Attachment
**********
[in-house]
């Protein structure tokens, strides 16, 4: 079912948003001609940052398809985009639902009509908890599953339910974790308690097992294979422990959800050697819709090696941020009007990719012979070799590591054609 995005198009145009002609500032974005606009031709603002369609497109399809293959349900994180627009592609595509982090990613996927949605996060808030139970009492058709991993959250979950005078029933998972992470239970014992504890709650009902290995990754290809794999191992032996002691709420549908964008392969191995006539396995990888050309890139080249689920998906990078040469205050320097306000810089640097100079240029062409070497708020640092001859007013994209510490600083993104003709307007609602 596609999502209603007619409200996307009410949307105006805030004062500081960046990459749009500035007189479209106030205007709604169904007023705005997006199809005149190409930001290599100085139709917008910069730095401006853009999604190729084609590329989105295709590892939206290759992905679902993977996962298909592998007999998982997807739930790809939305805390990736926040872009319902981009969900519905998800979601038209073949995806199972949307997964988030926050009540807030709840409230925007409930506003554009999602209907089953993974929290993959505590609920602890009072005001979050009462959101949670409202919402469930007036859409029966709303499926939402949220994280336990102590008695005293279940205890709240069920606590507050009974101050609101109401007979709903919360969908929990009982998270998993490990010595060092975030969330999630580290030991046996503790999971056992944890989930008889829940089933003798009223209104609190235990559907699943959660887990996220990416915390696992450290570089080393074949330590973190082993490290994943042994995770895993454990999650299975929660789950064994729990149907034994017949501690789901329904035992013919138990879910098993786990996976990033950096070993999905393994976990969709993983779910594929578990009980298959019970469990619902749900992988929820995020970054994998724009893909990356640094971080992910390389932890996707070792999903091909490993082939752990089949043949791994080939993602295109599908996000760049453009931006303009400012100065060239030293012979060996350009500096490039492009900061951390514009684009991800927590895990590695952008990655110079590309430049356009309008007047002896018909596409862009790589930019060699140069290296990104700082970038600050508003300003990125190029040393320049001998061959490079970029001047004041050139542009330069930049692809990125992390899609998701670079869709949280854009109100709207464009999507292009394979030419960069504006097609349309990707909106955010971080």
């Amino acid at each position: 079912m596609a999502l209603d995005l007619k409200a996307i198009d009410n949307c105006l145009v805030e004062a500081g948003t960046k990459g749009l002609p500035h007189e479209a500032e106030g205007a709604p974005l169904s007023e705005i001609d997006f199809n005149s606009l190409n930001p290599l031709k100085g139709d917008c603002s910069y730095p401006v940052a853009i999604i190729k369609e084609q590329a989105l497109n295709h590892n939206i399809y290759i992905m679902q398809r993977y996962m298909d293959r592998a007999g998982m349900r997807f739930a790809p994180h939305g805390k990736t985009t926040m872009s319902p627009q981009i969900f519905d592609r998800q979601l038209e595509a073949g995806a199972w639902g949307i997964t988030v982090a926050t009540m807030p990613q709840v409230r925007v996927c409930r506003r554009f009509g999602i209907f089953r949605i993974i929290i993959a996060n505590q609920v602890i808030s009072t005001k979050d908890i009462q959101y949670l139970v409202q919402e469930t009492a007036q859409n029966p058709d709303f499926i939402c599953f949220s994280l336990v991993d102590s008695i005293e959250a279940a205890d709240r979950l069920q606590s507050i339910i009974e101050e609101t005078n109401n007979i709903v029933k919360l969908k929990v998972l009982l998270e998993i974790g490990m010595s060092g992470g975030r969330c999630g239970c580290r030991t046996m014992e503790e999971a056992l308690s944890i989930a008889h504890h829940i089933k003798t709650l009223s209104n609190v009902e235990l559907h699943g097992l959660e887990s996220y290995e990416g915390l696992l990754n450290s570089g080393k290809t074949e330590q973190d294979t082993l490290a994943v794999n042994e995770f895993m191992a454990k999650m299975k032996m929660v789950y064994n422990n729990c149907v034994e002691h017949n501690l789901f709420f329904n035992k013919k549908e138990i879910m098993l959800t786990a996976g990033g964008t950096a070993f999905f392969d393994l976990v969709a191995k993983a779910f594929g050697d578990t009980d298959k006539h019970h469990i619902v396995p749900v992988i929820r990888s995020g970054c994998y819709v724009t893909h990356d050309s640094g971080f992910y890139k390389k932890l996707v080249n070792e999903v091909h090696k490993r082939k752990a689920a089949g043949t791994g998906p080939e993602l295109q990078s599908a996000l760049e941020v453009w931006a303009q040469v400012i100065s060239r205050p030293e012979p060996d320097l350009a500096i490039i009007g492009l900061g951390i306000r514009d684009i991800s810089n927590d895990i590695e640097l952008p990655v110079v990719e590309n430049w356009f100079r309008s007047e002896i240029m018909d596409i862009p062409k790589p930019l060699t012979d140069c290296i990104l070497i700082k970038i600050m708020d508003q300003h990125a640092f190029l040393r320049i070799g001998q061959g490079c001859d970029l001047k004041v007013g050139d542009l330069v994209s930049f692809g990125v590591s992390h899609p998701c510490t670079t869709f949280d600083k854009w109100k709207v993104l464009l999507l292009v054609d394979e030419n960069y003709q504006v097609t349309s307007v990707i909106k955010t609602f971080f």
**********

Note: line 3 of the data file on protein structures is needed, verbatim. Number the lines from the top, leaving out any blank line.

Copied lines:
């Amino acid at each position: 079912m596609a999502l209603d995005l007619k409200a996307i198009d009410n949307c105006l145009v805030e004062a500081g948003t960046k990459g749009l002609p500035h007189e479209a500032e106030g205007a709604p974005l169904s007023e705005i001609d997006f199809n005149s606009l190409n930001p290599l031709k100085g139709d917008c603002s910069y730095p401006v940052a853009i999604i190729k369609e084609q590329a989105l497109n295709h590892n939206i399809y290759i992905m679902q398809r993977y996962m298909d293959r592998a007999g998982m349900r997807f739930a790809p994180h939305g805390k990736t985009t926040m872009s319902p627009q981009i969900f519905d592609r998800q979601l038209e595509a073949g995806a199972w639902g949307i997964t988030v982090a926050t009540m807030p990613q709840v409230r925007v996927c409930r506003r554009f009509g999602i209907f089953r949605i993974i929290i993959a996060n505590q609920v602890i808030s009072t005001k979050d908890i009462q959101y949670l139970v409202q919402e469930t009492a007036q859409n029966p058709d709303f499926i939402c599953f949220s994280l336990v991993d102590s008695i005293e959250a279940a205890d709240r979950l069920q606590s507050i339910i009974e101050e609101t005078n109401n007979i709903v029933k919360l969908k929990v998972l009982l998270e998993i974790g490990m010595s060092g992470g975030r969330c999630g239970c580290r030991t046996m014992e503790e999971a056992l308690s944890i989930a008889h504890h829940i089933k003798t709650l009223s209104n609190v009902e235990l559907h699943g097992l959660e887990s996220y290995e990416g915390l696992l990754n450290s570089g080393k290809t074949e330590q973190d294979t082993l490290a994943v794999n042994e995770f895993m191992a454990k999650m299975k032996m929660v789950y064994n422990n729990c149907v034994e002691h017949n501690l789901f709420f329904n035992k013919k549908e138990i879910m098993l959800t786990a996976g990033g964008t950096a070993f999905f392969d393994l976990v969709a191995k993983a779910f594929g050697d578990t009980d298959k006539h019970h469990i619902v396995p749900v992988i929820r990888s995020g970054c994998y819709v724009t893909h990356d050309s640094g971080f992910y890139k390389k932890l996707v080249n070792e999903v091909h090696k490993r082939k752990a689920a089949g043949t791994g998906p080939e993602l295109q990078s599908a996000l760049e941020v453009w931006a303009q040469v400012i100065s060239r205050p030293e012979p060996d320097l350009a500096i490039i009007g492009l900061g951390i306000r514009d684009i991800s810089n927590d895990i590695e640097l952008p990655v110079v990719e590309n430049w356009f100079r309008s007047e002896i240029m018909d596409i862009p062409k790589p930019l060699t012979d140069c290296i990104l070497i700082k970038i600050m708020d508003q300003h990125a640092f190029l040393r320049i070799g001998q061959g490079c001859d970029l001047k004041v007013g050139d542009l330069v994209s930049f692809g990125v590591s992390h899609p998701c510490t670079t869709f949280d600083k854009w109100k709207v993104l464009l999507l292009v054609d394979e030419n960069y003709q504006v097609t349309s307007v990707i909106k955010t609602f971080f």